Indiana’s “Two-Trip” Abortion Requirement Temporarily Blocked By Judge after Clinics Challenge Law in State Court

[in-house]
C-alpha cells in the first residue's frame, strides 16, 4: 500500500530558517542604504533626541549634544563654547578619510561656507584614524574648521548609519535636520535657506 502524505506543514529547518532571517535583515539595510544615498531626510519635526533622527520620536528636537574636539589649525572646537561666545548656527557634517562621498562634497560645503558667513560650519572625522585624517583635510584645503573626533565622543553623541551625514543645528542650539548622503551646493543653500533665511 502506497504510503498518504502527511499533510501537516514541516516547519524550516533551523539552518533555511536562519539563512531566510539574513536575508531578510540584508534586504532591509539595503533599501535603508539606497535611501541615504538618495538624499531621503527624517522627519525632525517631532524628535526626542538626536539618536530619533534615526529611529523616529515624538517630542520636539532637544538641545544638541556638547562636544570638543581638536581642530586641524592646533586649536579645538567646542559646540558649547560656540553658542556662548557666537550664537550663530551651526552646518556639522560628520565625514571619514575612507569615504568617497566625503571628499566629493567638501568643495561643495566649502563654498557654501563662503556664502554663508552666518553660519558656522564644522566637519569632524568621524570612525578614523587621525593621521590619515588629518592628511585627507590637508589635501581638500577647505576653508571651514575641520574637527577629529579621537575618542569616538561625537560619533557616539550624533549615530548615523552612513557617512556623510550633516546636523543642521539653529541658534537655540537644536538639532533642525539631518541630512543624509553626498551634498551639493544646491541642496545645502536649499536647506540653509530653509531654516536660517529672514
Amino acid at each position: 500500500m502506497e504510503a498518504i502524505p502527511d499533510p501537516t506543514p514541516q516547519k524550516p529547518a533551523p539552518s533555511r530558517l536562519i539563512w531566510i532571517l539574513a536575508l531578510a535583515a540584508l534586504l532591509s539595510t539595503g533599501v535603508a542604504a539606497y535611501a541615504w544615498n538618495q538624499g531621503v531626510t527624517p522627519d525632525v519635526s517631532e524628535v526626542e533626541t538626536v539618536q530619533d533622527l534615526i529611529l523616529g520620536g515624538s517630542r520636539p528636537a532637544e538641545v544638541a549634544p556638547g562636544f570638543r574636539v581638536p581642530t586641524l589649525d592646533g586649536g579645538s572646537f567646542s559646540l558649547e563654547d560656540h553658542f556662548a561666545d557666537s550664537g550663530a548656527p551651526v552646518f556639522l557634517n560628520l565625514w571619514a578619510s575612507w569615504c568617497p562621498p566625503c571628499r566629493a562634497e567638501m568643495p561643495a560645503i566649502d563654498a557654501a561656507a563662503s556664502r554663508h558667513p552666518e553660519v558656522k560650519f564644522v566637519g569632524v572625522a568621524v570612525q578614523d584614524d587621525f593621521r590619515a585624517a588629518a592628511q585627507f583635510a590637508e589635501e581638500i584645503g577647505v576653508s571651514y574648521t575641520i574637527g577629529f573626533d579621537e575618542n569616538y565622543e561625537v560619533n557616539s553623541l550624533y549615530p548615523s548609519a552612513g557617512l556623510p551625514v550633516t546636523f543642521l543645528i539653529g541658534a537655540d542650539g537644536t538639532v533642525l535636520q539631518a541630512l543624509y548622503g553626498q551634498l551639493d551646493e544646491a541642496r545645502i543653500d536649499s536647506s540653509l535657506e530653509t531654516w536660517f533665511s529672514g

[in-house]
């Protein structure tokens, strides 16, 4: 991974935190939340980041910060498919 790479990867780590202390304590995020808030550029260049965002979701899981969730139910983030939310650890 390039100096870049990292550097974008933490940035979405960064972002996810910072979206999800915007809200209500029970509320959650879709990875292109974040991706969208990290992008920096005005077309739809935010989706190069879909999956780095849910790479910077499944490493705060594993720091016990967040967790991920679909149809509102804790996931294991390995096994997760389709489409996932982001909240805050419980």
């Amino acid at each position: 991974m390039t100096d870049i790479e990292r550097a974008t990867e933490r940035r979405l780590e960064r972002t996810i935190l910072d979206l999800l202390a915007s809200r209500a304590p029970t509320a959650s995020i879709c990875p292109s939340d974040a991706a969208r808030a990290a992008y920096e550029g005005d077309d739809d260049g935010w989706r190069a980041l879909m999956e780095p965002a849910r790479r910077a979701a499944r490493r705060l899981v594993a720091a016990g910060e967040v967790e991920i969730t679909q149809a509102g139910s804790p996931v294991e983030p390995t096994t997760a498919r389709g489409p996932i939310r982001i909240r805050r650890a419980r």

Indianapolis, INToday, an Indiana state court issued a temporary restraining order blocking the state’s mandatory delay abortion law after the Center for Reproductive Rights filed a state court challenge on behalf of several Indiana reproductive health clinics. The “two-trip” law forces women seeking abortions to make two separate trips to their physician’s office – at least 18 hours apart – before they can obtain the procedure. Late Friday, citing the irreparable harm that would be inflicted on women if the law went into effect, the Center asked the court issue the temporary restraining order, which will remain in effect for 10 days. A hearing for a preliminary injunction will be held on March 11, if the injunction is granted, the law will remain blocked until the case is finally decided by the trial court. Last Thursday, the Center filed a complaint in state court challenging Indiana’s abortion regulations. The state court challenge follows a long history of legal battles in the federal courts.”We are pleased that this harmful law is not immediately taking effect and we believe that under the safeguards of Indiana’s state constitution, we can prevent it from ever taking effect. The state constitution provides strong protection for the rights of its citizens, including the right of women to make fundamental decisions about whether and when to have children,” said Simon Heller, Of Counsel with the Center for Reproductive Rights and lead counsel on the case. “Laws like this one violate the rights of women seeking abortions, while serving no actual health purpose – and we have therefore asked the court to stop it from going into effect before it can harm the women of this state,” added Heller.Last week, the U.S. Supreme Court refused to hear the Center’s challenge to Indiana’s “two-trip” requirement. In December, the Center petitioned the Supreme Court to take the case after a 2002 ruling by the U.S. Court of Appeals for the Seventh Circuit, which found that the law did not place an undue burden on a woman’s right to choose. The ruling reversed U.S. District Court Judge David Hamilton’s decision that the two-trip requirement was unconstitutional because it would likely prevent 10-13% of Indiana women from obtaining the procedure.Passed in 1995, Indiana’s waiting period law requires women to make two separate trips to an abortion provider before they can obtain the procedure, they must receive a state-mandated lecture designed to discourage the abortion choice at least 18 hours before the procedure is performed. As medical experts had testified at the federal trial, mandatory delay requirements serve no actual health purpose and are intended to discourage abortion as an option. By requiring that women receive the information in person, the Indiana law increases the expenses incurred by women, including those associated with travel and time off from work. The requirement that women make two separate trips to the clinic is particularly burdensome for women seeking second-trimester abortions. There is only one clinic in the state, located in Indianapolis, which performs abortions after the first trimester.Simon Heller and Janet Crepps of the Center for Reproductive Rights and Mary Hoeller, an Indianapolis attorney, represent the plaintiffs in Clinic for Women v. Brizzi. Plaintiffs include Clinic for Women, Inc., Women’s Medical Professional Corporation, all in Indianapolis, the Fort Wayne Women’s Health Organization, Inc., Women’s Pavilion Inc., in South Bend, Planned Parenthood of Central and Southern Indiana, Inc., Friendship Family Planning Clinic of Indiana in Gary, and Dr. Ulrich G. Klopfer. Ken Falk, of the Indiana Civil Liberties Union, also represents Planned Parenthood.